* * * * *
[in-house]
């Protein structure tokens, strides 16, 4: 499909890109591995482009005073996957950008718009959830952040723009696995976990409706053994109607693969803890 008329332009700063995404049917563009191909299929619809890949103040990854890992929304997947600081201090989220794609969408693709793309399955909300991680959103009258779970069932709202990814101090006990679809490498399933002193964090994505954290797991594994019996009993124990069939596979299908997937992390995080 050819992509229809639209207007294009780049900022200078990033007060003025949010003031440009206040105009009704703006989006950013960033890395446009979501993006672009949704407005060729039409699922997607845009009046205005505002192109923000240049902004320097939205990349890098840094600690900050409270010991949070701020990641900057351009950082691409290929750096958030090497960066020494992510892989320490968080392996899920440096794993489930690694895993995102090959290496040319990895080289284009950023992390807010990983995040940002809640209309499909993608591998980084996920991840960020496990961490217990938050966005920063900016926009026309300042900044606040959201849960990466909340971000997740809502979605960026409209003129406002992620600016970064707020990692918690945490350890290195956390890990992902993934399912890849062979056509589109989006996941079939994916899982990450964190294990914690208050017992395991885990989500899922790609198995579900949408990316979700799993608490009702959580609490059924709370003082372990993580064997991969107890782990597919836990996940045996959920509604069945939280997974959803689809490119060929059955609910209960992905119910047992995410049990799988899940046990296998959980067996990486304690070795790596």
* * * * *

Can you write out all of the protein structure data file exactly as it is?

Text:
[in-house]
């Protein structure tokens, strides 16, 4: 499909890109591995482009005073996957950008718009959830952040723009696995976990409706053994109607693969803890 008329332009700063995404049917563009191909299929619809890949103040990854890992929304997947600081201090989220794609969408693709793309399955909300991680959103009258779970069932709202990814101090006990679809490498399933002193964090994505954290797991594994019996009993124990069939596979299908997937992390995080 050819992509229809639209207007294009780049900022200078990033007060003025949010003031440009206040105009009704703006989006950013960033890395446009979501993006672009949704407005060729039409699922997607845009009046205005505002192109923000240049902004320097939205990349890098840094600690900050409270010991949070701020990641900057351009950082691409290929750096958030090497960066020494992510892989320490968080392996899920440096794993489930690694895993995102090959290496040319990895080289284009950023992390807010990983995040940002809640209309499909993608591998980084996920991840960020496990961490217990938050966005920063900016926009026309300042900044606040959201849960990466909340971000997740809502979605960026409209003129406002992620600016970064707020990692918690945490350890290195956390890990992902993934399912890849062979056509589109989006996941079939994916899982990450964190294990914690208050017992395991885990989500899922790609198995579900949408990316979700799993608490009702959580609490059924709370003082372990993580064997991969107890782990597919836990996940045996959920509604069945939280997974959803689809490119060929059955609910209960992905119910047992995410049990799988899940046990296998959980067996990486304690070795790596």